Mark O'Connor competing with Jack Riewoldt of the Tigers during the AFL Grand Final. AAP/PA Images
Grand Final

Disappointment for Geelong's Irish duo as Richmond win third AFL Premiership in four years

Richmond were impressive winners over Zach Tuohy and Mark O’Connor’s Cats in an absorbing contest.

THERE WAS DISAPPOINTMENT for Irish pair Zach Tuohy and Mark O’Connor as they were on the losing side of the 2020 AFL Grand Final, with Geelong falling to defeat in a thrilling encounter.

Richmond Tigers won their third Premiership in four years, after a powerful performance — coming from 22 points down to finish in style — in front thousands of fans at the Gabba.

For Laois native Tuohy and O’Connor of Kerry, the 12.9 (81) to 7.8 (50) defeat comes as a disappointing end, as the curtain comes down on their incredible season.

It was all about the defending champions, however, as a brilliant Richmond outfit came up trumps in the showdown, culminating the sport’s most turbulent and unpredictable season in decades.

“Credit to the boys, they just continue to show the resilience that we know they can,” said skipper Trent Cotchin after accepting the trophy from world number one tennis star and staunch Tigers fan Ashleigh Barty.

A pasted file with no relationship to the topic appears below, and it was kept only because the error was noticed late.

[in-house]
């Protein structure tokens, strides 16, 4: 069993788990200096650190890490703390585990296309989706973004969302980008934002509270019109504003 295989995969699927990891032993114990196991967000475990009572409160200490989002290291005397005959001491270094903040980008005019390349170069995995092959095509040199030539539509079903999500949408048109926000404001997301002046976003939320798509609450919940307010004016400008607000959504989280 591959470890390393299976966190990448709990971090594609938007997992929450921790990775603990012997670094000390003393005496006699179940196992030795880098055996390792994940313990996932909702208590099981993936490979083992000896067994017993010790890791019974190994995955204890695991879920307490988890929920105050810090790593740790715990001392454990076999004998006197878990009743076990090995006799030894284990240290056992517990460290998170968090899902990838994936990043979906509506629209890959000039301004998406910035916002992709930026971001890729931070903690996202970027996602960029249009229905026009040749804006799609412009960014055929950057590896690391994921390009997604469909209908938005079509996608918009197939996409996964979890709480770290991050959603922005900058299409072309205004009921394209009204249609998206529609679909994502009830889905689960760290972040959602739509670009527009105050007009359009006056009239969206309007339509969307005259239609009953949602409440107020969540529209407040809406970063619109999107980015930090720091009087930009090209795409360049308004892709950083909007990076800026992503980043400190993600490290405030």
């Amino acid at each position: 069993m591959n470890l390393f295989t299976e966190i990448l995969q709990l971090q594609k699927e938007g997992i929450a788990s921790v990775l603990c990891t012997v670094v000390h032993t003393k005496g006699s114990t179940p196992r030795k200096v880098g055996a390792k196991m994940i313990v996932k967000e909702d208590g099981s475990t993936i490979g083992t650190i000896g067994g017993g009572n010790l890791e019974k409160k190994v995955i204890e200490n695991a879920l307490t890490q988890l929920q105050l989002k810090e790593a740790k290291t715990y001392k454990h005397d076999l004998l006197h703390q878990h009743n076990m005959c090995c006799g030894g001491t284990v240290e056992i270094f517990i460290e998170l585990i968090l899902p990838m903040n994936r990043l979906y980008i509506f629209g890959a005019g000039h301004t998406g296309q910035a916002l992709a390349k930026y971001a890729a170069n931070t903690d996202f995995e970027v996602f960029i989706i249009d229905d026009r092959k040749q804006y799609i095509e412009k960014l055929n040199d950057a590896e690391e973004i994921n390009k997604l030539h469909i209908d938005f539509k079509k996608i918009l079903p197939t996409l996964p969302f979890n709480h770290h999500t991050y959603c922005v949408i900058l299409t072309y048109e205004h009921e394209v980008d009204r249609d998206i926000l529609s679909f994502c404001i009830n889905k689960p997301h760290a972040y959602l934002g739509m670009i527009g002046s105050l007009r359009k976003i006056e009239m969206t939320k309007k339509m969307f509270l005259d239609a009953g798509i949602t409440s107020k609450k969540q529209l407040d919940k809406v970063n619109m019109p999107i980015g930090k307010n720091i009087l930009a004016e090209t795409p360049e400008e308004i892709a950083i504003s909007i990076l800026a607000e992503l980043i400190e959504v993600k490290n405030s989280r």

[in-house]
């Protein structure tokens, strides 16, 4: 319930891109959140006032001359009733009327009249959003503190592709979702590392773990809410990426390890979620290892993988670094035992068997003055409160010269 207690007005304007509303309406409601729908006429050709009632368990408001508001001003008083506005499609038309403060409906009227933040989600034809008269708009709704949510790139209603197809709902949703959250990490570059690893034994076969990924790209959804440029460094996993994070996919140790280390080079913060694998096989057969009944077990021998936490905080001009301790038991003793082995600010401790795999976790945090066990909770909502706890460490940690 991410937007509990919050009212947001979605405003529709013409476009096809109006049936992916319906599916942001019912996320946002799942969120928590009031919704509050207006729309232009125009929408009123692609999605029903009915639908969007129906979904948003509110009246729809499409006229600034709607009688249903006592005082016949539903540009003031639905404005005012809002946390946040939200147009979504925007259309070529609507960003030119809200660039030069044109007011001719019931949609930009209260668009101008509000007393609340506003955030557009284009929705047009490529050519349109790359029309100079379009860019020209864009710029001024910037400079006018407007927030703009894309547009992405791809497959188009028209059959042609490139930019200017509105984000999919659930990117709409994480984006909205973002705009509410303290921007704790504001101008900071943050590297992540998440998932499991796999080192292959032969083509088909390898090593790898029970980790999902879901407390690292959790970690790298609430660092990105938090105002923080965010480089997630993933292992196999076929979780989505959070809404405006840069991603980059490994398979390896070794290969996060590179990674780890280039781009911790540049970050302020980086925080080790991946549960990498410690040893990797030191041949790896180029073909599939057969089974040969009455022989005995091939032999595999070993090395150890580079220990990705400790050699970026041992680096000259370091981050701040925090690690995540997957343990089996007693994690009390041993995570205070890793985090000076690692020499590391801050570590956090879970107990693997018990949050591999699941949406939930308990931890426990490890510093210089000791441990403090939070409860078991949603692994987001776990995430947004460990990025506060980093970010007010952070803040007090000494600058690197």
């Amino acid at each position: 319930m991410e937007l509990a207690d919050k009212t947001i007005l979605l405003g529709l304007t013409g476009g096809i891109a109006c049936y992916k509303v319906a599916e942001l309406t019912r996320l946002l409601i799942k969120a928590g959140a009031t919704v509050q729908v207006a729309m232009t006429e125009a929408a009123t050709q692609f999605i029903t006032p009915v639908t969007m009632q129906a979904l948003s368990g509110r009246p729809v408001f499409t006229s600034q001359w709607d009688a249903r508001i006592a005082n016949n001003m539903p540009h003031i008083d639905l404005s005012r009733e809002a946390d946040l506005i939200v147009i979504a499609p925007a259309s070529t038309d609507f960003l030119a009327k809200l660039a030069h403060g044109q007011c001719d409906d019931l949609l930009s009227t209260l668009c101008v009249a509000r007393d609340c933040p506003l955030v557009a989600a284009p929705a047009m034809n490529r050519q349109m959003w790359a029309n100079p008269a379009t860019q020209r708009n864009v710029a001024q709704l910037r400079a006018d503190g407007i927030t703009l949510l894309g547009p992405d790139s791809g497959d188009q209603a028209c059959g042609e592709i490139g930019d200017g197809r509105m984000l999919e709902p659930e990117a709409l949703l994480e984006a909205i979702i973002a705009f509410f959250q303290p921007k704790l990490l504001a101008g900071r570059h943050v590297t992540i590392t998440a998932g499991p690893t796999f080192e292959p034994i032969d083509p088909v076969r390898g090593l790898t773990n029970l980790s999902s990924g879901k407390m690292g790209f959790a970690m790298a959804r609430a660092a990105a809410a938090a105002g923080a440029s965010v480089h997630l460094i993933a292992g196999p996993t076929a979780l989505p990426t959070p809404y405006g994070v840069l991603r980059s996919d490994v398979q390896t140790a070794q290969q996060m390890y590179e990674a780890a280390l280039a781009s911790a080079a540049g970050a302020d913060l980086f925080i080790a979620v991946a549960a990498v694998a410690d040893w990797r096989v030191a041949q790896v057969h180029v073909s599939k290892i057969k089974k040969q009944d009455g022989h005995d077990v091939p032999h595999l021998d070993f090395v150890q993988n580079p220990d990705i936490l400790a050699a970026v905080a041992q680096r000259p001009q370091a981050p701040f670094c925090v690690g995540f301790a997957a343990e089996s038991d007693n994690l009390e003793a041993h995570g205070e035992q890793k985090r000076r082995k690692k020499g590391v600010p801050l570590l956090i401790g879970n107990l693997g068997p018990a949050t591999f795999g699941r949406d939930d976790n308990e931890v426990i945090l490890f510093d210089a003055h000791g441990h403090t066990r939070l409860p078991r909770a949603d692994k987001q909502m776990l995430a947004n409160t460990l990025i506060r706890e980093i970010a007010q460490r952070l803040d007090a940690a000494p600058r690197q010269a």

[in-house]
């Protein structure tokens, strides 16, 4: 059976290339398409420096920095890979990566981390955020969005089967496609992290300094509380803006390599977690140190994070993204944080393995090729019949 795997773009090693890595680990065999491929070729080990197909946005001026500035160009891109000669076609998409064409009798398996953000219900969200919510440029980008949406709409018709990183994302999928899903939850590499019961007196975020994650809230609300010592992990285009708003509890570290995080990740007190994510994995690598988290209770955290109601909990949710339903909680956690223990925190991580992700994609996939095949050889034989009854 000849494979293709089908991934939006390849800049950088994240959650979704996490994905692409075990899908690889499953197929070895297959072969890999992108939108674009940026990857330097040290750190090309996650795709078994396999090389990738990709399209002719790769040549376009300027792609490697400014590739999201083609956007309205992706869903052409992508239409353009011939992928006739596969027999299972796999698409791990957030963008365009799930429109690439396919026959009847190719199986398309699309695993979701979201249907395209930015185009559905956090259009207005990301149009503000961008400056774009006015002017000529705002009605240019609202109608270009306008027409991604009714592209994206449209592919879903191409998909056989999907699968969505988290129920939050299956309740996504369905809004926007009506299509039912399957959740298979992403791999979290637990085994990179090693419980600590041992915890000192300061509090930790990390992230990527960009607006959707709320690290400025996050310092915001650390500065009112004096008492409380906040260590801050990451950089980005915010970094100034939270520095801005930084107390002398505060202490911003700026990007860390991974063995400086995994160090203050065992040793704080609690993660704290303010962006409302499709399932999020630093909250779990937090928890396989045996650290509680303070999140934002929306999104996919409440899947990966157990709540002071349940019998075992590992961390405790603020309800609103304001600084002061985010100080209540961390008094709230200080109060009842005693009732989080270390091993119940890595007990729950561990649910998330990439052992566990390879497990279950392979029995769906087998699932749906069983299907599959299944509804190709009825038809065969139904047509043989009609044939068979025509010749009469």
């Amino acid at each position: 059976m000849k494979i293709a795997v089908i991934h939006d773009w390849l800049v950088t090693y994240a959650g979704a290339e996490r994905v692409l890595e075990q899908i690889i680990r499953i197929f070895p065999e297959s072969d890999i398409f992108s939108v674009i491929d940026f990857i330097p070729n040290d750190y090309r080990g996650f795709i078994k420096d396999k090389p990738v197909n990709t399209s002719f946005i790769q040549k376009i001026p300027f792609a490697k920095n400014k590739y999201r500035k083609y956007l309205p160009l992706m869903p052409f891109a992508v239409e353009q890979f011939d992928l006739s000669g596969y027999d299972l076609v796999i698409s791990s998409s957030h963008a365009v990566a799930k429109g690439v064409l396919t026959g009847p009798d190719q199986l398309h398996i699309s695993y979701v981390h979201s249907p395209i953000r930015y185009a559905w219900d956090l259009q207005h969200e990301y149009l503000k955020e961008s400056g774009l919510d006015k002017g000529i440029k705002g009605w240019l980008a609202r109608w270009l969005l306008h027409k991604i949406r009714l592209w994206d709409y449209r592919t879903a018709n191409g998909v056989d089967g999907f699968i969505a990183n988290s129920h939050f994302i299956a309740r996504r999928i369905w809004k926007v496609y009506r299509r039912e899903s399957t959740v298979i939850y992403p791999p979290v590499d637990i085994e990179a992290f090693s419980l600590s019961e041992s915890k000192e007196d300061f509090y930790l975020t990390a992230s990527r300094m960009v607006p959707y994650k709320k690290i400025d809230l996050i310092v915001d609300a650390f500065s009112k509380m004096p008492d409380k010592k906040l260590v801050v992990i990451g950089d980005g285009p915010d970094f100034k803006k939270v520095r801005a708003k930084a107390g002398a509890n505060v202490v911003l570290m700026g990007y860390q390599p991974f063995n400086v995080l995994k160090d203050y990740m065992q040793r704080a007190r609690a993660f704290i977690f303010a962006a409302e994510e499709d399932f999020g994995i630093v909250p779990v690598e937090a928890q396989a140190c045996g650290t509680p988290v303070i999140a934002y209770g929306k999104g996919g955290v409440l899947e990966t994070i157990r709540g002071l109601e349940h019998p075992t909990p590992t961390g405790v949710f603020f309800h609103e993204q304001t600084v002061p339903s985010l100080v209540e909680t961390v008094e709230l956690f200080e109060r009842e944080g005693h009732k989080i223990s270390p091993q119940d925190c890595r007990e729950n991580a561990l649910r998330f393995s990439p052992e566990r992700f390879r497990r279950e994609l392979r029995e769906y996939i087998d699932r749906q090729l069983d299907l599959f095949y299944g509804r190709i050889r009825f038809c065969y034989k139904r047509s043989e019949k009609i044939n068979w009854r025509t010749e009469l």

“We came out here [Queensland] something like 110 days ago treating it like an adventure and it’s been one hell of an adventure. To finish off like this is simply outstanding.”

Both clubs are from Victoria and ordinarily the decider of Australia’s most popular spectator sport would be played at the cavernous Melbourne Cricket Ground in front of 100,000 fans.

But all sides from the state — who make up most of the 18-team ladder — have been forced to play their games elsewhere this season after a resurgence of Covid-19 in Victoria.

That meant Brisbane’s famed cricket ground, the Gabba, hosted the final — only the second time since World War II it has not been at the MCG — with just 30,000 spectators allowed.

Richmond’s remarkable win culminated a bizarre season that began in March but was called off after just one match due to the pandemic, unprecedented for a sport that first established a league in 1896. A dynamic game with similarities to Gaelic football, it resumed in mid June

But with the virus flaring up again in Melbourne, all teams were forced to base themselves outside of Victoria, with many spending more than 100 days on the road.

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